Buckwheat

“The garden suggests there might be a place where we can meet nature halfway”

Michael Pollan

Buckwheat

Buckwheat is a plant cultivated for its grain-like seeds and as a cover crop. A related and more bitter species, Fagopyrum tataricum, is a domesticated food plant common in Asia and Central and Eastern Europe. Despite the name, buckwheat is not related to wheat, as it is not a grass. Instead, buckwheat is related to sorrel, knotweed, and rhubarb. Because its seeds are rich in complex carbohydrates, it is referred to as a pseudocereal. Organic buckwheat is a versatile, gluten-free grain that can be tossed in salads, added to soups, and more. Toasted buckwheat groats are commonly used to make kasha, a hot breakfast porridge. Since the texture of buckwheat is similar to other grains, it can be used in place of whole grains in nearly any recipe.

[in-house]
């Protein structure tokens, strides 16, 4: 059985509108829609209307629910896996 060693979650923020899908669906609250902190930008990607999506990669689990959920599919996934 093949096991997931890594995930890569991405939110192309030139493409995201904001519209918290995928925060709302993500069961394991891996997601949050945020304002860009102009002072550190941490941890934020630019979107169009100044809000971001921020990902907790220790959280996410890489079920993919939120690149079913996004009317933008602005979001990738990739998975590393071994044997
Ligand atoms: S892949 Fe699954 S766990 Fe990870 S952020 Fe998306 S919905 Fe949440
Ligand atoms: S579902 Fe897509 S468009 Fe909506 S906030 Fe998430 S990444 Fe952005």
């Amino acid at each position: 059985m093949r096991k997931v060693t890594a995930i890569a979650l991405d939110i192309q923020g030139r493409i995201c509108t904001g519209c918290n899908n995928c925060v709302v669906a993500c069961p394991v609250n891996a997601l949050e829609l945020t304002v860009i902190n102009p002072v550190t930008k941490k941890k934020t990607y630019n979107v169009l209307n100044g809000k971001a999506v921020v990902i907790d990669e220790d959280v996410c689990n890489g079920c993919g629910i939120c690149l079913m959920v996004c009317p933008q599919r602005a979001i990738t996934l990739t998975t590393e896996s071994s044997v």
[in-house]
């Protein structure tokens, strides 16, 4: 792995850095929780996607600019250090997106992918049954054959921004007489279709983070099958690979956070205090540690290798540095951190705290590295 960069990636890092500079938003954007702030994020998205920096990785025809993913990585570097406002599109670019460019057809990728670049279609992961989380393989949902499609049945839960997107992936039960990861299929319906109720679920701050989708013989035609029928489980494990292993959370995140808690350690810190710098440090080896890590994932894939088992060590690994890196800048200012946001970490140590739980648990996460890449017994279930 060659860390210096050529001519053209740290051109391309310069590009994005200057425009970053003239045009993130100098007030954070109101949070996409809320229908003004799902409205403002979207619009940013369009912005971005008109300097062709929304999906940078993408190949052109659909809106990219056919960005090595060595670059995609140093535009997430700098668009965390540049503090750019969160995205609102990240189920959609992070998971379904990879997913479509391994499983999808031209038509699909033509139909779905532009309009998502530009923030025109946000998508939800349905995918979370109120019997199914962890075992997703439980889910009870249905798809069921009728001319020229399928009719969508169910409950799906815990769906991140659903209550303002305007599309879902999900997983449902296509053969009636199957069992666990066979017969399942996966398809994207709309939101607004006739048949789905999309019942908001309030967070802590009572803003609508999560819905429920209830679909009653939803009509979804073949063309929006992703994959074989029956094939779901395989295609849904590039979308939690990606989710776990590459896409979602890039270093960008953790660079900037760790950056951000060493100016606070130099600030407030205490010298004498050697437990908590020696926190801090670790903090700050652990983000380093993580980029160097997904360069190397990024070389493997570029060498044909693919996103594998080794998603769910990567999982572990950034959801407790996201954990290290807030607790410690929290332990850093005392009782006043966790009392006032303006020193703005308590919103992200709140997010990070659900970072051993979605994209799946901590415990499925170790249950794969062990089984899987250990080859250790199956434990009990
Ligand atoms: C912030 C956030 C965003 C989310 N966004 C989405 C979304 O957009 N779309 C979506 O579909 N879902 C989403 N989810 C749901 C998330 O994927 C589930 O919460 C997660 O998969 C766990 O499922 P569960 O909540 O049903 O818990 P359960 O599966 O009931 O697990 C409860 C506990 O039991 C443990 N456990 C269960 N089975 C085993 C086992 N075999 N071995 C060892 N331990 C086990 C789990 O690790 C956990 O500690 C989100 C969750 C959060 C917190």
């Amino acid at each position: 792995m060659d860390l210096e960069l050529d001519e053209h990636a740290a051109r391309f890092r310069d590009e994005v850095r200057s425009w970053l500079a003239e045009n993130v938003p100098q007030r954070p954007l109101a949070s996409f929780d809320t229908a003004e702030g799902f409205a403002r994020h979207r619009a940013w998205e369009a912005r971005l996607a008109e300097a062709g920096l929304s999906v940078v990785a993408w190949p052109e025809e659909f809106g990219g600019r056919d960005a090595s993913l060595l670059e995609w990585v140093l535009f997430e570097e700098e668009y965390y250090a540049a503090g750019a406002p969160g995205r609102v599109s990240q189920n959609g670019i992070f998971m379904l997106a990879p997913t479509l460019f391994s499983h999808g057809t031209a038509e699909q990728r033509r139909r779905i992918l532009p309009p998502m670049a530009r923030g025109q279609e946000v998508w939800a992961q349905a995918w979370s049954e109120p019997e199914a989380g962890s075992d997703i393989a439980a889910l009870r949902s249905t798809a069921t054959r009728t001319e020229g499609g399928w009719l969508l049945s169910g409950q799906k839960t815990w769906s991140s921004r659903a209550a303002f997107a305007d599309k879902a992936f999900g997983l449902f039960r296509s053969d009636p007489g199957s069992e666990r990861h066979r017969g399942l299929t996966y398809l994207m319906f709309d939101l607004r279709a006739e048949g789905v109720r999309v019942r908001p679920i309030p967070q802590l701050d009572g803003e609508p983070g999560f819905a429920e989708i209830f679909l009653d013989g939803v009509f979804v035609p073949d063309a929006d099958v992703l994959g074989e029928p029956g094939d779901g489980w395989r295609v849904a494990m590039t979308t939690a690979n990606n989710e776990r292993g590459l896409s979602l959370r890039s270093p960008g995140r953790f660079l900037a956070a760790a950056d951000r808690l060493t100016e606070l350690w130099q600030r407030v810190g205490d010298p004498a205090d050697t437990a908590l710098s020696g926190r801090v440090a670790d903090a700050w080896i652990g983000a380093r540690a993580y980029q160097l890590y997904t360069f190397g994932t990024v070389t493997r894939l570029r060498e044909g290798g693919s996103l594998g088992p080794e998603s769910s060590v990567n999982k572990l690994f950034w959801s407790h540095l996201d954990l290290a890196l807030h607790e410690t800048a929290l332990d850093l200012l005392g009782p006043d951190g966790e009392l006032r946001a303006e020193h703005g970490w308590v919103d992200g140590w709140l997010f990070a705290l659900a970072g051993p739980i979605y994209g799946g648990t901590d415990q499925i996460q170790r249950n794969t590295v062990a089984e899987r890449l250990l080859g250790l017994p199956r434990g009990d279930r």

3 facts about Buckwheat

1. The nutritional value of buckwheat is considerably higher than that of many other grains. The nutrition facts of raw buckwheat are Water, Protein, Carbs, Sugar, Fiber, Fat.

2. Buckwheat is richer in antioxidants than many common cereal grains. Its plant compounds include rutin, quercetin, vitexin, and D-chiro-inositol.

3. Buckwheat may moderate blood sugar levels, making it a healthy choice for people with type 2 diabetes. What’s more, it may boost heart health by improving blood pressure and your blood lipid profile.